Closed Rule

Consumer Debt Collection Practices (ANPRM)


The Consumer Financial Protection Bureau (CFPB) might propose new federal rules on how creditors and debt collectors can act to get consumers to pay overdue credit card, medical, student loan, auto or other loans. This decision matters to you if you

  • had an experience with debt collection (good or bad)
  • counsel consumers with overdue debts
  • have a business where you do your own account collection or
  • work in the debt collection industry

Here, you can learn what CFPB is thinking and what it needs to know. You can share information and experiences and discuss ideas with others. At the end of the discussion, CFPB will get a detailed summary and your input will help it decide what to do next. (This phase is for gathering information and brainstorming. The next phase would be where CFPB comes up with specific proposals and asks people to comment again before it decides whether to adopt those proposals as new regulations.)

Consumers and business both have a stake in effective, responsible debt collection practices. Don't be a bystander. Help CFPB make the right decisions about new consumer debt collection regulations. Share what you know and encourage family, friends and coworkers to do the same.

Discussion Old debts - 84

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1|Time-barred debts - 62

Agency Proposal

All states have laws (“statutes of limitation”) that prevent the owner of a debt from waiting too long before bringing a lawsuit to collect it. Debts older than the statute of limitations that haven’t been sued on are called “time-barred.” In general, if a creditor or collector tries to sue on a time-barred debt, the court will dismiss the case.

It’s illegal for a collector to sue on a debt it knows or should know is time-barred. The collector may not even threaten or imply that it will sue. But consumers may not know a particular debt is time-barred, or what their legal rights are.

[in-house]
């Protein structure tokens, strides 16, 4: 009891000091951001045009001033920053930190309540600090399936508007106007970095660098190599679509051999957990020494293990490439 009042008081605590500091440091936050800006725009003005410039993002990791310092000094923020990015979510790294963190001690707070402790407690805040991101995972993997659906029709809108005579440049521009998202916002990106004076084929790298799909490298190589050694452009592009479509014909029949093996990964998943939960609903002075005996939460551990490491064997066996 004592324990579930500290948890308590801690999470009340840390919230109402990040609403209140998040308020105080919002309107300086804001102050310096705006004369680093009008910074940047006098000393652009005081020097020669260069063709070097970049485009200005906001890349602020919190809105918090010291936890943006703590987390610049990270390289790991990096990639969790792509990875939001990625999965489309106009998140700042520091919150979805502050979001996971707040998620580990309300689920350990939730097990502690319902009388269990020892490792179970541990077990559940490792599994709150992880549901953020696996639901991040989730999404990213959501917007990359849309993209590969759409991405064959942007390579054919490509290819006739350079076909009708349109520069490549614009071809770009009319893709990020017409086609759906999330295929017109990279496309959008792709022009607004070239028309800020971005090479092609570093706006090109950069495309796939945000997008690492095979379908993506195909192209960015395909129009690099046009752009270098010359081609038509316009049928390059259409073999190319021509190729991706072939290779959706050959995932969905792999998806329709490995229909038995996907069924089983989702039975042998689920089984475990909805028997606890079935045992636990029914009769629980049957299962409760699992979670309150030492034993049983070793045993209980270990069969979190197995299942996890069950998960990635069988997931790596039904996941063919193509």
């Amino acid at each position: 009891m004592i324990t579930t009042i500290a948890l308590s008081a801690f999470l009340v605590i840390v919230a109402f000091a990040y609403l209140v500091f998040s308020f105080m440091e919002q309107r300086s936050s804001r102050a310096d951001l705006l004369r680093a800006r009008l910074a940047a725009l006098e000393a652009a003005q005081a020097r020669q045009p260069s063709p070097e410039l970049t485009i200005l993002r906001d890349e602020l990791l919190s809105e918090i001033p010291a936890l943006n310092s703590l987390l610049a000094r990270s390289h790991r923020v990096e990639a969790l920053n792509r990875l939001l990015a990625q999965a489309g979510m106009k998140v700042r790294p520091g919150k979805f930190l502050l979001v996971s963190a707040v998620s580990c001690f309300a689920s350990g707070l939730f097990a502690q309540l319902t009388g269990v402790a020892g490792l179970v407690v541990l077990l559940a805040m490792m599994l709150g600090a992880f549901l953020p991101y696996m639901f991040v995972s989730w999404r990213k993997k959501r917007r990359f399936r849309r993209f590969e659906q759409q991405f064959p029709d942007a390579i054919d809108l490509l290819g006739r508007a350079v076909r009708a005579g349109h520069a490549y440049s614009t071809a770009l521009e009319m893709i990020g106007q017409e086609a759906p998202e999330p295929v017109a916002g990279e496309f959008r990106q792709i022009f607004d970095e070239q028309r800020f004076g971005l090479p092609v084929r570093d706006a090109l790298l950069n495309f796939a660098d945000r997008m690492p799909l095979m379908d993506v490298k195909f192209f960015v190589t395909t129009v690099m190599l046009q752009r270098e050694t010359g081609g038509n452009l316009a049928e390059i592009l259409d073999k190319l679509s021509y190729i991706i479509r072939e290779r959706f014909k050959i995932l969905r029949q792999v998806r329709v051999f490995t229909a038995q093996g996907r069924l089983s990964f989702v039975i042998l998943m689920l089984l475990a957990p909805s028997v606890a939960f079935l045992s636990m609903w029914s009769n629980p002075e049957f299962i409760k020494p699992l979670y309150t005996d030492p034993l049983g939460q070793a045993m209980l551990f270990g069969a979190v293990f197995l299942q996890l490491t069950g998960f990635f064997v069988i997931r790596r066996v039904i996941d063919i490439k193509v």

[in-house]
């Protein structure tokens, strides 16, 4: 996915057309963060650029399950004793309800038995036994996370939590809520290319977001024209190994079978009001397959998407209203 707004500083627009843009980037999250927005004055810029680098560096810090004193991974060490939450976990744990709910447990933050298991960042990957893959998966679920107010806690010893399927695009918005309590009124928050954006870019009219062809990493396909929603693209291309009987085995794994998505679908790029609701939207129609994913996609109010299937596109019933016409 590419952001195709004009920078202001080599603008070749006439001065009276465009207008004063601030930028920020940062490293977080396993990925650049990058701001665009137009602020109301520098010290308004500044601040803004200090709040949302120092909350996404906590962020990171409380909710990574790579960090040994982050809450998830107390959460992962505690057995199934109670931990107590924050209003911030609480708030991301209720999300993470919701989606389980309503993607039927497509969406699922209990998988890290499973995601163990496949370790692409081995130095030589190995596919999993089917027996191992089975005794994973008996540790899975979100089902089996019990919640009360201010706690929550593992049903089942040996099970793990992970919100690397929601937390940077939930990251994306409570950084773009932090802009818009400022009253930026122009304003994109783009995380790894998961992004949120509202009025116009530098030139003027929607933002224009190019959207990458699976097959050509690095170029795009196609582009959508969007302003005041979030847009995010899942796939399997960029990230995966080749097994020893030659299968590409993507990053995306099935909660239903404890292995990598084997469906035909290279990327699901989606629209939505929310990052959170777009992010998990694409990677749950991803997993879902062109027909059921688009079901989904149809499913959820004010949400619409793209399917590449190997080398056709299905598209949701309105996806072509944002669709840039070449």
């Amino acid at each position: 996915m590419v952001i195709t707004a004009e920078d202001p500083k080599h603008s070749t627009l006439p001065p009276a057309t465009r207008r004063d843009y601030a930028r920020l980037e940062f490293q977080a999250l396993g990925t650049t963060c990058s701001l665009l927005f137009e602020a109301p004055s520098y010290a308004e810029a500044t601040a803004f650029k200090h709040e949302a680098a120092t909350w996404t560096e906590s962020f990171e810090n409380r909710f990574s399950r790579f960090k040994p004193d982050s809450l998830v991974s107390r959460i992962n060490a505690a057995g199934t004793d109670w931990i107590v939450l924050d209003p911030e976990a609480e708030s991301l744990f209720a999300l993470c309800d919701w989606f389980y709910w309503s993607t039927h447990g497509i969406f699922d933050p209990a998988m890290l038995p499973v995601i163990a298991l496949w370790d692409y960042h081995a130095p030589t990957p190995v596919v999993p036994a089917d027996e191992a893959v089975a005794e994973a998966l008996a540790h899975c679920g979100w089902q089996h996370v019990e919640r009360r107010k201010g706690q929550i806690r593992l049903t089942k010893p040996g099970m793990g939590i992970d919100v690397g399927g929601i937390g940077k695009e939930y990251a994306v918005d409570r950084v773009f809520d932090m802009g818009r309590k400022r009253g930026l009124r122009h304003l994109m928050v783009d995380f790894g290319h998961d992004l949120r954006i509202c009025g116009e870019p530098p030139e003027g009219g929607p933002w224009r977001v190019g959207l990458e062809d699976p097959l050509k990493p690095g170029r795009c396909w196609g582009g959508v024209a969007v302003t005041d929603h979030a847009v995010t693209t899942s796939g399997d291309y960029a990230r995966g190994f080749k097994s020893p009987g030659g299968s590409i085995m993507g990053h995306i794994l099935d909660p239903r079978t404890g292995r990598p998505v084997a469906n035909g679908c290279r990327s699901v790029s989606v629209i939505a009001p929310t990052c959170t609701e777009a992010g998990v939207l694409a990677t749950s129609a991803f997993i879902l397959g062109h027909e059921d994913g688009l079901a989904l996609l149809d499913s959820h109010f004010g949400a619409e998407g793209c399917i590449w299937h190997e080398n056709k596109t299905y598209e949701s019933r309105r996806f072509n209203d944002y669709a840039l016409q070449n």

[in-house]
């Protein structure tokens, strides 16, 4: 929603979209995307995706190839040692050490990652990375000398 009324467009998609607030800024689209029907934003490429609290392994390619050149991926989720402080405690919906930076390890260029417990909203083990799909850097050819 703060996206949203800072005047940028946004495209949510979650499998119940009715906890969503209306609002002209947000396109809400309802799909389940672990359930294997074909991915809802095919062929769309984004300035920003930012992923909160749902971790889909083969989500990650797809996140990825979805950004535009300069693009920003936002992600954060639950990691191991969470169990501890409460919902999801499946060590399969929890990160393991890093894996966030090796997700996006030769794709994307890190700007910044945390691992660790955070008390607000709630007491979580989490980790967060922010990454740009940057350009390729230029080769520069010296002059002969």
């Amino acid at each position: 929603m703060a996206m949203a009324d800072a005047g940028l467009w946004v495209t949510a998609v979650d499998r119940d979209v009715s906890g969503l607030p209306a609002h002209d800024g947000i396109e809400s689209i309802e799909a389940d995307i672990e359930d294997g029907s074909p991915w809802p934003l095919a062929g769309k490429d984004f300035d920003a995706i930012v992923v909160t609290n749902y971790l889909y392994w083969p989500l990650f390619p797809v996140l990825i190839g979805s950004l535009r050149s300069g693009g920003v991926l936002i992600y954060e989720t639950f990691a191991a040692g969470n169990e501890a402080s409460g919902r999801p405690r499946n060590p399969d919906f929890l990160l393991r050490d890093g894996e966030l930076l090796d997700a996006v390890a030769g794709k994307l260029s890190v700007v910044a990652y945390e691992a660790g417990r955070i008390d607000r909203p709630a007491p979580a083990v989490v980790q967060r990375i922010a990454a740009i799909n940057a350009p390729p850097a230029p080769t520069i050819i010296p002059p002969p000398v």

If a collector tries to collect a time-barred debt, do consumers believe this means the debt is enforceable in court, even if the collector doesn’t say anything about suing? Should a new federal rule require collectors to disclose that a debt is time-barred and the collector can't sue to collect the debt? Should this information be in the validation notice? (See The "validation notice" sent to the consumer.) What if the debt becomes time-barred after the validation notice is sent?

Some states already require collectors to tell consumers about time-barred debts. Has anyone developed a model notice or a summary of consumer rights for this? What language would be best? Is there any consumer testing or other research about consumer understanding that CFPB should know about?

See what CFPB said in the ANPRM about Time-Barred Debts and Consumer Testing of Time-Barred Debt Disclosures.


Commenting is now closed.

The CFPB should issue a rule confirming that implying that collection is possible on a time-barred debt (including by filing suit) is forbidden by the FDCPA, in order to remove any doubt about what the law is.

Welcome to RegulationRoom, josephusmyer. It is already illegal to file suit on a debt the collector knows or should know is time-barred, but many consumers do not know what their rights are. Should the CFPB require collectors to say when a debt is time-barred and that the collector cannot sue to recover on it?

I'm aware of that, but I don't think many appellate courts have considered the issue. To confirm that it's the law, it should be included in a rule.

Yes, CFPB should obligate Debt Collectors (including Creditors' Attorneys) to provide such notice to consumers.